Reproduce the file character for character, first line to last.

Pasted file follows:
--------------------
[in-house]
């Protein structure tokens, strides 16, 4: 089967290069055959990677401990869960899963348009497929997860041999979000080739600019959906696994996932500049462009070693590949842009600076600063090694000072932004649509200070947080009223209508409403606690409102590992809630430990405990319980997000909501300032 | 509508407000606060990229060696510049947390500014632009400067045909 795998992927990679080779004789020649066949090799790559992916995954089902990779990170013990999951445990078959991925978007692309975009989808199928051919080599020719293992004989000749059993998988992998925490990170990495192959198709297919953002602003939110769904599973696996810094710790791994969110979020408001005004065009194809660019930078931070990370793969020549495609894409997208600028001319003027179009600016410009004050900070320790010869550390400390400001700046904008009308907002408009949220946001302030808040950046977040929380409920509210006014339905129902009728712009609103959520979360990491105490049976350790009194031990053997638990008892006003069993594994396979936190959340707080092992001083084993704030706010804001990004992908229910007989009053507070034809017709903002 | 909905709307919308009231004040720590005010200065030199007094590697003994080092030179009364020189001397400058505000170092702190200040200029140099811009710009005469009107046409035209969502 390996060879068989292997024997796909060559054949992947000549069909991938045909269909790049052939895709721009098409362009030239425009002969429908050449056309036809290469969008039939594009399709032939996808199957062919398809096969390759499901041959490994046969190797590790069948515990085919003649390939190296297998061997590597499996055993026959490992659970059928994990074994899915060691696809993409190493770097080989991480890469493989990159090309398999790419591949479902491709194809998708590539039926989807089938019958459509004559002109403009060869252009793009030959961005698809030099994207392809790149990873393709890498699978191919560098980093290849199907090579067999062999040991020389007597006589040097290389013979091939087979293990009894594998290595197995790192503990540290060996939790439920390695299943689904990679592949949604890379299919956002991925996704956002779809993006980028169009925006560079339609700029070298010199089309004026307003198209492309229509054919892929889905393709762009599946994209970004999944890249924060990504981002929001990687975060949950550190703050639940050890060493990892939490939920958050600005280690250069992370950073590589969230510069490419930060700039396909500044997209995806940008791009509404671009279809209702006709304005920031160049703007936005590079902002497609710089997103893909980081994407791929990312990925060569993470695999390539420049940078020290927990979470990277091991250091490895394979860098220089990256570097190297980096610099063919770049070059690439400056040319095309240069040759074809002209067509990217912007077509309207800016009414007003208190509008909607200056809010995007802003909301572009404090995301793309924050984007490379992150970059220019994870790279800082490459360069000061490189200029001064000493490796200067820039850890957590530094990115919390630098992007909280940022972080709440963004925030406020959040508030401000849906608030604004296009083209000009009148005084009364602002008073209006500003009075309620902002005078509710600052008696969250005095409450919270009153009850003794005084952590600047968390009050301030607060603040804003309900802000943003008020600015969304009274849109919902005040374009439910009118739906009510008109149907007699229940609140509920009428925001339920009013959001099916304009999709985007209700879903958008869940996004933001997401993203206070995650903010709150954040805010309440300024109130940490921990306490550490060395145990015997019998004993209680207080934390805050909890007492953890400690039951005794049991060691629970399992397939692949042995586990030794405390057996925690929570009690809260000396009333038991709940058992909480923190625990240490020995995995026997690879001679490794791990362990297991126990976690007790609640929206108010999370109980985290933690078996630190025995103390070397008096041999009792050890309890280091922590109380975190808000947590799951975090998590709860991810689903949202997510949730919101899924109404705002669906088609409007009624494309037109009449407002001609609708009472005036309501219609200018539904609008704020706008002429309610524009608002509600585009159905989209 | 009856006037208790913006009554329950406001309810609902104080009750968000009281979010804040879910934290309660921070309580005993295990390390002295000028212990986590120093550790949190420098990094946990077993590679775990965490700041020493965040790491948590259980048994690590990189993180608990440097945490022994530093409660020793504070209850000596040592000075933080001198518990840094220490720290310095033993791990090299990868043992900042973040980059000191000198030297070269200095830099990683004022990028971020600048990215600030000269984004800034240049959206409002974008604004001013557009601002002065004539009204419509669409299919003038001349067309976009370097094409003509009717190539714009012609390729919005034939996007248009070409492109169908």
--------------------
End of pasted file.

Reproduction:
[in-house]
């Protein structure tokens, strides 16, 4: 089967290069055959990677401990869960899963348009497929997860041999979000080739600019959906696994996932500049462009070693590949842009600076600063090694000072932004649509200070947080009223209508409403606690409102590992809630430990405990319980997000909501300032 | 509508407000606060990229060696510049947390500014632009400067045909 795998992927990679080779004789020649066949090799790559992916995954089902990779990170013990999951445990078959991925978007692309975009989808199928051919080599020719293992004989000749059993998988992998925490990170990495192959198709297919953002602003939110769904599973696996810094710790791994969110979020408001005004065009194809660019930078931070990370793969020549495609894409997208600028001319003027179009600016410009004050900070320790010869550390400390400001700046904008009308907002408009949220946001302030808040950046977040929380409920509210006014339905129902009728712009609103959520979360990491105490049976350790009194031990053997638990008892006003069993594994396979936190959340707080092992001083084993704030706010804001990004992908229910007989009053507070034809017709903002 | 909905709307919308009231004040720590005010200065030199007094590697003994080092030179009364020189001397400058505000170092702190200040200029140099811009710009005469009107046409035209969502 390996060879068989292997024997796909060559054949992947000549069909991938045909269909790049052939895709721009098409362009030239425009002969429908050449056309036809290469969008039939594009399709032939996808199957062919398809096969390759499901041959490994046969190797590790069948515990085919003649390939190296297998061997590597499996055993026959490992659970059928994990074994899915060691696809993409190493770097080989991480890469493989990159090309398999790419591949479902491709194809998708590539039926989807089938019958459509004559002109403009060869252009793009030959961005698809030099994207392809790149990873393709890498699978191919560098980093290849199907090579067999062999040991020389007597006589040097290389013979091939087979293990009894594998290595197995790192503990540290060996939790439920390695299943689904990679592949949604890379299919956002991925996704956002779809993006980028169009925006560079339609700029070298010199089309004026307003198209492309229509054919892929889905393709762009599946994209970004999944890249924060990504981002929001990687975060949950550190703050639940050890060493990892939490939920958050600005280690250069992370950073590589969230510069490419930060700039396909500044997209995806940008791009509404671009279809209702006709304005920031160049703007936005590079902002497609710089997103893909980081994407791929990312990925060569993470695999390539420049940078020290927990979470990277091991250091490895394979860098220089990256570097190297980096610099063919770049070059690439400056040319095309240069040759074809002209067509990217912007077509309207800016009414007003208190509008909607200056809010995007802003909301572009404090995301793309924050984007490379992150970059220019994870790279800082490459360069000061490189200029001064000493490796200067820039850890957590530094990115919390630098992007909280940022972080709440963004925030406020959040508030401000849906608030604004296009083209000009009148005084009364602002008073209006500003009075309620902002005078509710600052008696969250005095409450919270009153009850003794005084952590600047968390009050301030607060603040804003309900802000943003008020600015969304009274849109919902005040374009439910009118739906009510008109149907007699229940609140509920009428925001339920009013959001099916304009999709985007209700879903958008869940996004933001997401993203206070995650903010709150954040805010309440300024109130940490921990306490550490060395145990015997019998004993209680207080934390805050909890007492953890400690039951005794049991060691629970399992397939692949042995586990030794405390057996925690929570009690809260000396009333038991709940058992909480923190625990240490020995995995026997690879001679490794791990362990297991126990976690007790609640929206108010999370109980985290933690078996630190025995103390070397008096041999009792050890309890280091922590109380975190808000947590799951975090998590709860991810689903949202997510949730919101899924109404705002669906088609409007009624494309037109009449407002001609609708009472005036309501219609200018539904609008704020706008002429309610524009608002509600585009159905989209 | 009856006037208790913006009554329950406001309810609902104080009750968000009281979010804040879910934290309660921070309580005993295990390390002295000028212990986590120093550790949190420098990094946990077993590679775990965490700041020493965040790491948590259980048994690590990189993180608990440097945490022994530093409660020793504070209850000596040592000075933080001198518990840094220490720290310095033993791990090299990868043992900042973040980059000191000198030297070269200095830099990683004022990028971020600048990215600030000269984004800034240049959206409002974008604004001013557009601002002065004539009204419509669409299919003038001349067309976009370097094409003509009717190539714009012609390729919005034939996007248009070409492109169908």